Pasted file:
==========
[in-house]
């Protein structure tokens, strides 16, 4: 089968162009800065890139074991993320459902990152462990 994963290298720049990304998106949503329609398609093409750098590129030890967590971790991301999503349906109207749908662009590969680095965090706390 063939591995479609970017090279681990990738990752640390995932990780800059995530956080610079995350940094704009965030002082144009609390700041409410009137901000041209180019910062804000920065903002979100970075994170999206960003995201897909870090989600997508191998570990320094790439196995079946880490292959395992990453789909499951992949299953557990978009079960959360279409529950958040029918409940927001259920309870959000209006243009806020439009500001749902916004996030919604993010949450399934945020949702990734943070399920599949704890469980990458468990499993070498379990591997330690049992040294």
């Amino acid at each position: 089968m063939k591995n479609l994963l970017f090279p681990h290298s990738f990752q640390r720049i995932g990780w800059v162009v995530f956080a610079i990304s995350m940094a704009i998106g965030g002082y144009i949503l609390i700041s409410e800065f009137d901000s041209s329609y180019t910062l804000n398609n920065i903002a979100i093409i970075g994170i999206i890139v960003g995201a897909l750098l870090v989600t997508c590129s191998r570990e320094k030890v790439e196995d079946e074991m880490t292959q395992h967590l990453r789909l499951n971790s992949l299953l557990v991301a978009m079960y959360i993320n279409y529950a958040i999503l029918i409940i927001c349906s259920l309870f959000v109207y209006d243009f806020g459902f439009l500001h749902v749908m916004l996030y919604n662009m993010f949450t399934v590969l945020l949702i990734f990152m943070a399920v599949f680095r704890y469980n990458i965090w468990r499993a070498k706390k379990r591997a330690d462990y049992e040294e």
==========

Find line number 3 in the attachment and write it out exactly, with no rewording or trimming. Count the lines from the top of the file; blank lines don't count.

């Amino acid at each position: 089968m063939k591995n479609l994963l970017f090279p681990h290298s990738f990752q640390r720049i995932g990780w800059v162009v995530f956080a610079i990304s995350m940094a704009i998106g965030g002082y144009i949503l609390i700041s409410e800065f009137d901000s041209s329609y180019t910062l804000n398609n920065i903002a979100i093409i970075g994170i999206i890139v960003g995201a897909l750098l870090v989600t997508c590129s191998r570990e320094k030890v790439e196995d079946e074991m880490t292959q395992h967590l990453r789909l499951n971790s992949l299953l557990v991301a978009m079960y959360i993320n279409y529950a958040i999503l029918i409940i927001c349906s259920l309870f959000v109207y209006d243009f806020g459902f439009l500001h749902v749908m916004l996030y919604n662009m993010f949450t399934v590969l945020l949702i990734f990152m943070a399920v599949f680095r704890y469980n990458i965090w468990r499993a070498k706390k379990r591997a330690d462990y049992e040294e």